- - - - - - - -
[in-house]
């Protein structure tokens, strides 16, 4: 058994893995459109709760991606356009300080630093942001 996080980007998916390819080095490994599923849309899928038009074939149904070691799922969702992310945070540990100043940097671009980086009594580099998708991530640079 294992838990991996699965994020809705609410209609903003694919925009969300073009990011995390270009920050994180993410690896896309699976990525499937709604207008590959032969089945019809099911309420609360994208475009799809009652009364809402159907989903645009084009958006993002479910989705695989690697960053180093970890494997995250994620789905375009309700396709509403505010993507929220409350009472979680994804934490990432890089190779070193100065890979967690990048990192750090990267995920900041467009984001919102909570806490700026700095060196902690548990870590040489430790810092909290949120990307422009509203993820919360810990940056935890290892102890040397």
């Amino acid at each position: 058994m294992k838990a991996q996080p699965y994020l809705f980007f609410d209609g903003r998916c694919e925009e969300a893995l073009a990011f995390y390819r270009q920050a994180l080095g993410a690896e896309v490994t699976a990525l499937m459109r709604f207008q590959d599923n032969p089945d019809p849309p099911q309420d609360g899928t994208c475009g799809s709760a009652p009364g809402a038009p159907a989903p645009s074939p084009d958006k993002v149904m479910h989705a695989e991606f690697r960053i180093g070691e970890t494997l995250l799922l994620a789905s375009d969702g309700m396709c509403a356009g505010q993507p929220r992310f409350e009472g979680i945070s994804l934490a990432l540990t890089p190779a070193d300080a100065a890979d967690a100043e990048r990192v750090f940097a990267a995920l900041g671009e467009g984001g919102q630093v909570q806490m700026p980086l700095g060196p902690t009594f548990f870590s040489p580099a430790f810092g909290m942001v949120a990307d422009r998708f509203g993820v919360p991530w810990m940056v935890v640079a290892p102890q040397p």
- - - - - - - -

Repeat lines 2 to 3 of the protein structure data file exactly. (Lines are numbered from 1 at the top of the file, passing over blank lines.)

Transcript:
């Protein structure tokens, strides 16, 4: 058994893995459109709760991606356009300080630093942001 996080980007998916390819080095490994599923849309899928038009074939149904070691799922969702992310945070540990100043940097671009980086009594580099998708991530640079 294992838990991996699965994020809705609410209609903003694919925009969300073009990011995390270009920050994180993410690896896309699976990525499937709604207008590959032969089945019809099911309420609360994208475009799809009652009364809402159907989903645009084009958006993002479910989705695989690697960053180093970890494997995250994620789905375009309700396709509403505010993507929220409350009472979680994804934490990432890089190779070193100065890979967690990048990192750090990267995920900041467009984001919102909570806490700026700095060196902690548990870590040489430790810092909290949120990307422009509203993820919360810990940056935890290892102890040397």
């Amino acid at each position: 058994m294992k838990a991996q996080p699965y994020l809705f980007f609410d209609g903003r998916c694919e925009e969300a893995l073009a990011f995390y390819r270009q920050a994180l080095g993410a690896e896309v490994t699976a990525l499937m459109r709604f207008q590959d599923n032969p089945d019809p849309p099911q309420d609360g899928t994208c475009g799809s709760a009652p009364g809402a038009p159907a989903p645009s074939p084009d958006k993002v149904m479910h989705a695989e991606f690697r960053i180093g070691e970890t494997l995250l799922l994620a789905s375009d969702g309700m396709c509403a356009g505010q993507p929220r992310f409350e009472g979680i945070s994804l934490a990432l540990t890089p190779a070193d300080a100065a890979d967690a100043e990048r990192v750090f940097a990267a995920l900041g671009e467009g984001g919102q630093v909570q806490m700026p980086l700095g060196p902690t009594f548990f870590s040489p580099a430790f810092g909290m942001v949120a990307d422009r998708f509203g993820v919360p991530w810990m940056v935890v640079a290892p102890q040397p």